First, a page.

Why Do Vendors Use MAP Pricing?



  • After seeing the thread about MAP pricing and reading the MAP policy of a vendor the practice seems insane. Now for very complicated products that can be reasonably sold by a VAR, I could see this potentially making sense. Products of that nature are really sold as service bundles, not boxes of goods. But products like phones cannot be sold by a VAR as there is no "value add" option, it's purely just a store and the only value a store can "add" is by lowering the price or improving the delivery. That's it.

    So why would makers of products like phones or other commodity goods where the only quality differentiator between resellers by price set a minimum advertised price? The only possible outcome of that action is to make the products look price-inflated to the customers, and raise the margins for the resellers, but provide no benefit to the vendor. Why would a vendor want to push away customers and lower their own profits? This seems insane.

    Some things that don't work well in western business are price haggling and lack of online sales. All viable stores are online, going to a brick and mortar isn't an option in the real world. And haggling only makes sense when dealing with insane volumes of items or when the parties involved have no other use for their time. People on vacation in bazaars can haggle because their are on vacation and their time has no value. But in business, anyone haggling on price is spending company resources on the time to argue over the price - that's time that is just wasted. A MAP seems to represent a disregard for the value of your customer's time.

    If you consider that a consultant will cost almost always at least $100/hr, and that most haggling will at best save only a small amount, and that the time required to haggle often causes not just wasted human effort time, but also delays completing a sale and delaying a deployment, it can be very hard to find any way that there is a benefit to the process. The product sells for a lower price, but the customer gets less value. All parties lose when you haggle. Haggling is the resort of the valueless, an attempt to find value when the only thing that there is to trade is time. Successful businesses know that time is money and haggling is a worthless pursuit. It is almost always more cost effective to pay more for a reasonable, but not the lowest price, when it is set and public. Faster transactions, more often, with less overhead provide better profits, and better value. Everyone wins.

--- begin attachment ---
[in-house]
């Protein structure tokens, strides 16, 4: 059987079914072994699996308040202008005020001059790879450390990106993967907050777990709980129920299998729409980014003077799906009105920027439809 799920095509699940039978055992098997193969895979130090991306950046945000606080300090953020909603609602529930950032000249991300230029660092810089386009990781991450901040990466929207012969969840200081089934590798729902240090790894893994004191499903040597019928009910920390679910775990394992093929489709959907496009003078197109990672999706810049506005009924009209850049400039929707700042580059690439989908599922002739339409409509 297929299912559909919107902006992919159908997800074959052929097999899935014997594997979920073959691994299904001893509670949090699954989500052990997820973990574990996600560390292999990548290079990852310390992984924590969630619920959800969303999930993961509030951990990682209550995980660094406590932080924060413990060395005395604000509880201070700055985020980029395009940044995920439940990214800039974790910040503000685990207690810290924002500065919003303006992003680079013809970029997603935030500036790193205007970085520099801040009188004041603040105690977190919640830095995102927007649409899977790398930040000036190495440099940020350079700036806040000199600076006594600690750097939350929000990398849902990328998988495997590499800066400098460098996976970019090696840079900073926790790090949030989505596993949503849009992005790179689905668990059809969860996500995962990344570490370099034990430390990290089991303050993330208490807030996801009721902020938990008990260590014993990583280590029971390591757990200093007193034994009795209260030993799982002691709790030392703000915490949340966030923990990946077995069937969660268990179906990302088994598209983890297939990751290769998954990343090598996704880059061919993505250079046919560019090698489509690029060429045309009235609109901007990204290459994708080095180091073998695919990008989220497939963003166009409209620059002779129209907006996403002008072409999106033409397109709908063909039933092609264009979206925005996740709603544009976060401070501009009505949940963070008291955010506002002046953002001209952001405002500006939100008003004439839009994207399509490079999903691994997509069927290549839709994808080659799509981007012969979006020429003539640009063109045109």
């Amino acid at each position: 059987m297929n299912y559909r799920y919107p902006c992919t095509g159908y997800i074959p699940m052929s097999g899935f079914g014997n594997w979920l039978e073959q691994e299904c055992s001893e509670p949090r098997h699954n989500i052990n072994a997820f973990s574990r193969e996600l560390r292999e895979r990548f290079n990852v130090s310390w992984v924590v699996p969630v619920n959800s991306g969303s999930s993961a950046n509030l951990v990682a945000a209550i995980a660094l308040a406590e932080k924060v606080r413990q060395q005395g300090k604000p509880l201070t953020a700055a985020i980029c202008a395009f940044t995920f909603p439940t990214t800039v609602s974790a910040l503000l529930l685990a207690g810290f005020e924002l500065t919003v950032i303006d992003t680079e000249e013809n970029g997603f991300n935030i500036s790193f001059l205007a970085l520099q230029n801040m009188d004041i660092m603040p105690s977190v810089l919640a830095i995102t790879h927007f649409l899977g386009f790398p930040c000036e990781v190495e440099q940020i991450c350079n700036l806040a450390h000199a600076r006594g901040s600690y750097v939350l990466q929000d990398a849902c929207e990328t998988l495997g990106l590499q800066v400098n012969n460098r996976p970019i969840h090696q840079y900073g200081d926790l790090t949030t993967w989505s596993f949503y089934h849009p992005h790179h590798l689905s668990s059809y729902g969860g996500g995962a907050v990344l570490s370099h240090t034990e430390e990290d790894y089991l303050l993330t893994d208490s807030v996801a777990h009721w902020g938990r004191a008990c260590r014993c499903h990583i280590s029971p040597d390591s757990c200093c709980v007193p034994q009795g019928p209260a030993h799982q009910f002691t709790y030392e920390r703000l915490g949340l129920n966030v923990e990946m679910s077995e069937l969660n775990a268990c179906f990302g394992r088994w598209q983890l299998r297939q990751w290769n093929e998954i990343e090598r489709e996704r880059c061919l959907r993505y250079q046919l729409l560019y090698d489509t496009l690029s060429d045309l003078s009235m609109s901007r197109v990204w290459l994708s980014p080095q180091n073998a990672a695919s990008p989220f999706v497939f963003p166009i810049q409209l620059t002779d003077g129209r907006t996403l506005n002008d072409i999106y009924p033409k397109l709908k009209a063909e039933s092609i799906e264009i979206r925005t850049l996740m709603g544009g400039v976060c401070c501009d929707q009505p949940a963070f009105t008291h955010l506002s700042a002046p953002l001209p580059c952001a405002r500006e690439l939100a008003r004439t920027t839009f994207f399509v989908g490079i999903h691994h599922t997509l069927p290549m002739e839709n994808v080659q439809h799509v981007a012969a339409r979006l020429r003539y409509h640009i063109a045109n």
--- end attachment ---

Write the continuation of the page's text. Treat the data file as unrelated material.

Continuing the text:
Adding the attempt at "value add" by training sales staff increases risk, as well. Sales staff cannot reasonably provide any actual value in a commodity transaction. Any knowledge that they will have is cursory at best, and incorrect information is nearly expected. Anything recommended by a sales person must be suspect. The only way to make a sales person have value is to withhold product details from public research so that by making basic information secret, the sales person can then hold that information hostage (and risk getting it wrong, something very common).

    https://msretailer.com/map-leads-minimum-advertised-price-helpful-tool-bane-retailers-existence/



  • What makes even less sense, is that any customer can publish pricing information publicly. So a reseller need only have someone else mention their lower prices and work around the MAP process quickly and easily. So the MAP doesn't keep the prices up, it just makes the process overly silly.